Staunton, September 23 – Earlier this month, Russian Foreign Minister Sergey Lavrov noted that the Commonwealth of Independent States (CIS) is “a common historical resource of Russia and the other countries” in it, a formulation, a leading Moscow scholar says, that points to “a new conception of relations with the already not very newly independent states.”
In today’s “Nezavisimaya gazeta,” Aleksey Bogaturov, the pro-rector of the Foreign Ministry’s Moscow State Institute of International Relations (MGIMO), argues that this rhetorical formula opens the way to a more realistic approach to developing relations among these states (www.ng.ru/politics/2010-09-23/3_kartblansh.html).
That is because, the MGIMO professor continues, “for the first time is established a logically explicable relationships between nostalgic emotions and rational calculations concerning the CIS,” one that does not ignore history but understands that the future will be build not only by using it but also by moving away from it.
As Bogaturov notes, “20 years ago, Russian political thought gave birth to the slogan, ‘civilized divorce,’” which long ago ceased to have much explanatory value. Meanwhile, “Western colleagues also have not distinguished themselves,” constantly referring to “’the neo-imperial ambitions’ of Moscow” without wanting or focusing on “innovations.”
Lavrov’s new formula, the MGIMO expert says, helps overcome these problems by drawing attention to the incontestable importance of “the lengthy and close co-existence of the former union republics” in the past, recognition of the combination of “positive and negative” phenomena in that past without any suggestion of “a common state future” for them.
That is important because it allows for integration without threatening the independence of the countries involved. Indeed, it makes the path to integration easier. As Bogaturov points out, “with the exception of the European Union, nowhere in the world does integration presuppose the establishment of [combined] single states.”
And “the understanding of the common historical resource also contains practically useful guidance on the genetic similarity of the economic and political processes on the space of the CIS” while calling for “a reasoned restraint” based on the recognition that “by their origins, the processes [in these countries] are similar, but the course of their development is not.”
Bogaturov suggests that Russia, Kazakhstan, and Azerbaijan are proceeding along the path of the development of the market together with what he calls “a conservative consolidation” of political power, a path that combines “a super-powerful state with limited elements of liberal norms and formal democratic procedures.”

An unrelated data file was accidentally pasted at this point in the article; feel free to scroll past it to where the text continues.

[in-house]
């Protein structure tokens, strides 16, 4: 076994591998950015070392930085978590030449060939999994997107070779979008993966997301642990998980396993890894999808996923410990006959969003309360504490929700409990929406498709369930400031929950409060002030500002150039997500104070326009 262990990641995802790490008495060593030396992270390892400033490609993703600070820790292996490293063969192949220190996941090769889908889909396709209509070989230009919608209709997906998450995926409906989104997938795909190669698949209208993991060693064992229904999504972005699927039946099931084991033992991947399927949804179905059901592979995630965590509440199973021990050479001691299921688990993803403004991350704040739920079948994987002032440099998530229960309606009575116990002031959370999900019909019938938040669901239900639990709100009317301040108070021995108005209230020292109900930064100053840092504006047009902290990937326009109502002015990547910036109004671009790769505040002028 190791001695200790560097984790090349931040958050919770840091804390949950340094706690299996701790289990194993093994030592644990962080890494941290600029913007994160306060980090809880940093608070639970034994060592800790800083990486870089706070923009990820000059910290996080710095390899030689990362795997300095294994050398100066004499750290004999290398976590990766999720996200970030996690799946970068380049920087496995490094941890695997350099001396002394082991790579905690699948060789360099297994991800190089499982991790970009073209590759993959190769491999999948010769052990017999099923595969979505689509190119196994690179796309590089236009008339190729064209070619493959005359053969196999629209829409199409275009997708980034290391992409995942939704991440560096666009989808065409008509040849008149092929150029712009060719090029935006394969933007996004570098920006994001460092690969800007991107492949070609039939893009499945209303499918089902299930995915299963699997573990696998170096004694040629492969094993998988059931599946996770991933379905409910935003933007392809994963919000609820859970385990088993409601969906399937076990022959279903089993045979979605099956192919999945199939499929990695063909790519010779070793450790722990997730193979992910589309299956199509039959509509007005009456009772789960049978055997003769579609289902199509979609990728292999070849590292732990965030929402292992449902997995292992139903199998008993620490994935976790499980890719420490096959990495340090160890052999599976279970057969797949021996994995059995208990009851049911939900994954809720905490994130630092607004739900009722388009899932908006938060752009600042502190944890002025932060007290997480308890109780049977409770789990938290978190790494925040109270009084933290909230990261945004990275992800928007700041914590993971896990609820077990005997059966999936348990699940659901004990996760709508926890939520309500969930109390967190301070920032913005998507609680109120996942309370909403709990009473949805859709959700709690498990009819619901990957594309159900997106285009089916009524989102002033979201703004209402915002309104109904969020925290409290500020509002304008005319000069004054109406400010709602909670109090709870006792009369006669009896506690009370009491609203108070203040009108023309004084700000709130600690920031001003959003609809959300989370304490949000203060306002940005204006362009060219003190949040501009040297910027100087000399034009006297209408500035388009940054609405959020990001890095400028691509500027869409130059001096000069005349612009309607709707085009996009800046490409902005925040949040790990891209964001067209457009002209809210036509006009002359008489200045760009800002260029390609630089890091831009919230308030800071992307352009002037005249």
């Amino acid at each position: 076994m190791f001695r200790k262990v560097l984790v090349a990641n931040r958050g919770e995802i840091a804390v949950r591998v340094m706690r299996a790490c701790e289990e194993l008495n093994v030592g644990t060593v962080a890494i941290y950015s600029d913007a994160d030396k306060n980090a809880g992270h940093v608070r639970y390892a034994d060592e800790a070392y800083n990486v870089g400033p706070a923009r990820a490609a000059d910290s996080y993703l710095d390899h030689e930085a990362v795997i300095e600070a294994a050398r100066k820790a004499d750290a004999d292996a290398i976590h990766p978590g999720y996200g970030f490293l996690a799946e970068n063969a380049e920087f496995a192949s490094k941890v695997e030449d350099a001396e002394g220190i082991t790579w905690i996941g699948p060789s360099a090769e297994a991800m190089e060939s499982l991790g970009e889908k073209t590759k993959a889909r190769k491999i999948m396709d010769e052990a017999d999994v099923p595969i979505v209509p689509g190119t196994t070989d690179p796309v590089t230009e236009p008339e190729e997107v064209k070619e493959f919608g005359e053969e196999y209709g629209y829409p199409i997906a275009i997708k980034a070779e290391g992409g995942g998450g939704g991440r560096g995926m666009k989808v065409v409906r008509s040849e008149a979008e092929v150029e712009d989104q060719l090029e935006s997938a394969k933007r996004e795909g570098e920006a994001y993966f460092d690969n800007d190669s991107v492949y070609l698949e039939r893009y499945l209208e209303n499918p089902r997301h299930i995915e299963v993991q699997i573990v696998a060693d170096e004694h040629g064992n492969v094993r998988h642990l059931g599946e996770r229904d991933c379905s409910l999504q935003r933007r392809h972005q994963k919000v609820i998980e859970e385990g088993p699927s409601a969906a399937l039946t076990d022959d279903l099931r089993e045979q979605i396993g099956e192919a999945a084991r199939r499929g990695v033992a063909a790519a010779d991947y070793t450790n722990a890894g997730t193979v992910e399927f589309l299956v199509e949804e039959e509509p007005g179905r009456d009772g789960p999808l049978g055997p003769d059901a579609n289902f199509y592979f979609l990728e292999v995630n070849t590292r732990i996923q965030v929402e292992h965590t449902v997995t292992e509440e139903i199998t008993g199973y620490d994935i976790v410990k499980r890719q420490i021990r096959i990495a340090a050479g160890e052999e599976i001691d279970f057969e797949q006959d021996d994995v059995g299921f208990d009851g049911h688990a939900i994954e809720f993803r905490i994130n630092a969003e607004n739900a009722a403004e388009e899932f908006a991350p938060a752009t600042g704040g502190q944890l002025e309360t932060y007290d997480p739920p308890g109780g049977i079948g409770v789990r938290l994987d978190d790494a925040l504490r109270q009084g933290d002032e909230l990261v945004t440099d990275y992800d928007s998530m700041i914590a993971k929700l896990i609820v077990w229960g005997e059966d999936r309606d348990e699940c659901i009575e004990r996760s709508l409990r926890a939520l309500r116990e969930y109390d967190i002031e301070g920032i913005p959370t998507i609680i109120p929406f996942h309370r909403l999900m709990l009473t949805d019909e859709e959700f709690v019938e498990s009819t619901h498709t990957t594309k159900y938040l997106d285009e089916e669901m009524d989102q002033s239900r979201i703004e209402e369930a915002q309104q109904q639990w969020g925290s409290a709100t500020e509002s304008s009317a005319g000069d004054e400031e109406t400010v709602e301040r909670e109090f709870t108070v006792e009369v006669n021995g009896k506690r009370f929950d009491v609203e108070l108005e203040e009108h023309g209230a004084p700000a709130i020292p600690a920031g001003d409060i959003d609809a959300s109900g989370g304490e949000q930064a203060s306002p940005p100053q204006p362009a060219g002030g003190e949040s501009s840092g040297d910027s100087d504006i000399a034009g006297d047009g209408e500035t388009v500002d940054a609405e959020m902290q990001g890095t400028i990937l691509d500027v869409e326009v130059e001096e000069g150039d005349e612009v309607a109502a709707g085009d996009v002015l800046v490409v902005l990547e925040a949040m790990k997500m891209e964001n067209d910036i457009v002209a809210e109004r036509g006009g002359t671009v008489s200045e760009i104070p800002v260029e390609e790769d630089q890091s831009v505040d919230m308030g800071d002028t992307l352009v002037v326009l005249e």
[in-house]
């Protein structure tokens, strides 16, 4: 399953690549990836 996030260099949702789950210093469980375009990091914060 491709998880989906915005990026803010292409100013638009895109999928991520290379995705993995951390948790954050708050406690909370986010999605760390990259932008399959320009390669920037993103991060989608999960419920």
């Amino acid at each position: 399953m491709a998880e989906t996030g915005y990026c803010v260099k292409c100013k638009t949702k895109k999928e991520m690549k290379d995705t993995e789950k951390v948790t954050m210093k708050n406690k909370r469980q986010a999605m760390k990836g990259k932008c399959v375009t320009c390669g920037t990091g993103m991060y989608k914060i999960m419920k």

Kyrgyzstan and Moldova in contrast “are living according to a special rhythm.” The first has been passing through “spasms of adaptation of a tradition system to democratic procedures; the second has faced difficulties because of deep divisions within its society, the Transdniestria problem, and the question of unification with Romania.
Georgia – which has withdrawn from the CIS – represents “a curious case,” Bogaturov continues. There, “the authoritarianism of Saakashvili which is supported by foreign budgets seeks economic liberalism.” And the situations in Ukraine and Armenia are equally diverse, reflecting both domestic problems and foreign ones.
“An important component of the conception of a common historical inheritance,” Bogaturov argues, “is its highlighting of the common pool of problems involving border security.” While some deny it, “the borders of the present and former countries of the CIS and also the borders of certain Baltic states have a common historical and instrumental origin.”
That is, he suggests, because “they were drawn [in Soviet times] arbitrarily and kept in place by force or threats.”
“From this point of view, Russia, Ukraine, Belarus, Moldova, the states of the Transcaucasus and Central Asia and, let us say, Lithuania are genetically similar states.” Their borders were drawn by others: This is a historical legacy, but it is “not an imperative of future development.” Instead, “it is the basis for showing mutual tolerance.”
In addition, Bogaturov says, Lavrov’s formulation has a cultural component, one that rests on the common Russian-language space that the Soviet system established, a space across which information and ideas can move more easily than across the external borders of any of these countries in any other language.
And consequently, he concludes, the term “common historical resource” for these countries represents “a base of experience and precedent-setting comparisons for the improvement of the strategy of the consistent but careful, pragmatic, and selective coming together” of these countries in various sectors.